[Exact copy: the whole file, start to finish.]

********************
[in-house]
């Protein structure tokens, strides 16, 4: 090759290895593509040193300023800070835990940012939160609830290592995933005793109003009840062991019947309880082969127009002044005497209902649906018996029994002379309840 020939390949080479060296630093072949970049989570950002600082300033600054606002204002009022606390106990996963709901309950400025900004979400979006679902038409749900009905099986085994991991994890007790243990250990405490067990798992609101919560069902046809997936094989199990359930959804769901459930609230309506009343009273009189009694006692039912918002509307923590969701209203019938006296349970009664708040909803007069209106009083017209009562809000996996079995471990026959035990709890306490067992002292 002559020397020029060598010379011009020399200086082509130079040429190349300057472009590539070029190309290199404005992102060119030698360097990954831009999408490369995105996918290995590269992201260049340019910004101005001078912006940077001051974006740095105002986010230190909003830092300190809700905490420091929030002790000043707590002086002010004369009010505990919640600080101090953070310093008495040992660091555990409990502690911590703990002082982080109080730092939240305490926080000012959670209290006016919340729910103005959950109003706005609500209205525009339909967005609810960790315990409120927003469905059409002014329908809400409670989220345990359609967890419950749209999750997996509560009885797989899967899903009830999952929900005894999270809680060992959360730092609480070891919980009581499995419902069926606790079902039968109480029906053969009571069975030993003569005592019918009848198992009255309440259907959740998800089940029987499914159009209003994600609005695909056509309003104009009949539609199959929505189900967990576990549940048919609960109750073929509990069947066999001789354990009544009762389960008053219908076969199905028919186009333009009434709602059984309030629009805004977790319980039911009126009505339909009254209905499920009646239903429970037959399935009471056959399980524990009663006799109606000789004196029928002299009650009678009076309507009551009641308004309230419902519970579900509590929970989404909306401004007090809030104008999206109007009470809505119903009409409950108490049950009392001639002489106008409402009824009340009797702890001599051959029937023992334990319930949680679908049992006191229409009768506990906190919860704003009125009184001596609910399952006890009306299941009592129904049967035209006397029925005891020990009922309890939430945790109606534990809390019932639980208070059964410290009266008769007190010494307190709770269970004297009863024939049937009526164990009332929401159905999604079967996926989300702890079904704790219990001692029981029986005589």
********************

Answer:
[in-house]
């Protein structure tokens, strides 16, 4: 090759290895593509040193300023800070835990940012939160609830290592995933005793109003009840062991019947309880082969127009002044005497209902649906018996029994002379309840 020939390949080479060296630093072949970049989570950002600082300033600054606002204002009022606390106990996963709901309950400025900004979400979006679902038409749900009905099986085994991991994890007790243990250990405490067990798992609101919560069902046809997936094989199990359930959804769901459930609230309506009343009273009189009694006692039912918002509307923590969701209203019938006296349970009664708040909803007069209106009083017209009562809000996996079995471990026959035990709890306490067992002292 002559020397020029060598010379011009020399200086082509130079040429190349300057472009590539070029190309290199404005992102060119030698360097990954831009999408490369995105996918290995590269992201260049340019910004101005001078912006940077001051974006740095105002986010230190909003830092300190809700905490420091929030002790000043707590002086002010004369009010505990919640600080101090953070310093008495040992660091555990409990502690911590703990002082982080109080730092939240305490926080000012959670209290006016919340729910103005959950109003706005609500209205525009339909967005609810960790315990409120927003469905059409002014329908809400409670989220345990359609967890419950749209999750997996509560009885797989899967899903009830999952929900005894999270809680060992959360730092609480070891919980009581499995419902069926606790079902039968109480029906053969009571069975030993003569005592019918009848198992009255309440259907959740998800089940029987499914159009209003994600609005695909056509309003104009009949539609199959929505189900967990576990549940048919609960109750073929509990069947066999001789354990009544009762389960008053219908076969199905028919186009333009009434709602059984309030629009805004977790319980039911009126009505339909009254209905499920009646239903429970037959399935009471056959399980524990009663006799109606000789004196029928002299009650009678009076309507009551009641308004309230419902519970579900509590929970989404909306401004007090809030104008999206109007009470809505119903009409409950108490049950009392001639002489106008409402009824009340009797702890001599051959029937023992334990319930949680679908049992006191229409009768506990906190919860704003009125009184001596609910399952006890009306299941009592129904049967035209006397029925005891020990009922309890939430945790109606534990809390019932639980208070059964410290009266008769007190010494307190709770269970004297009863024939049937009526164990009332929401159905999604079967996926989300702890079904704790219990001692029981029986005589």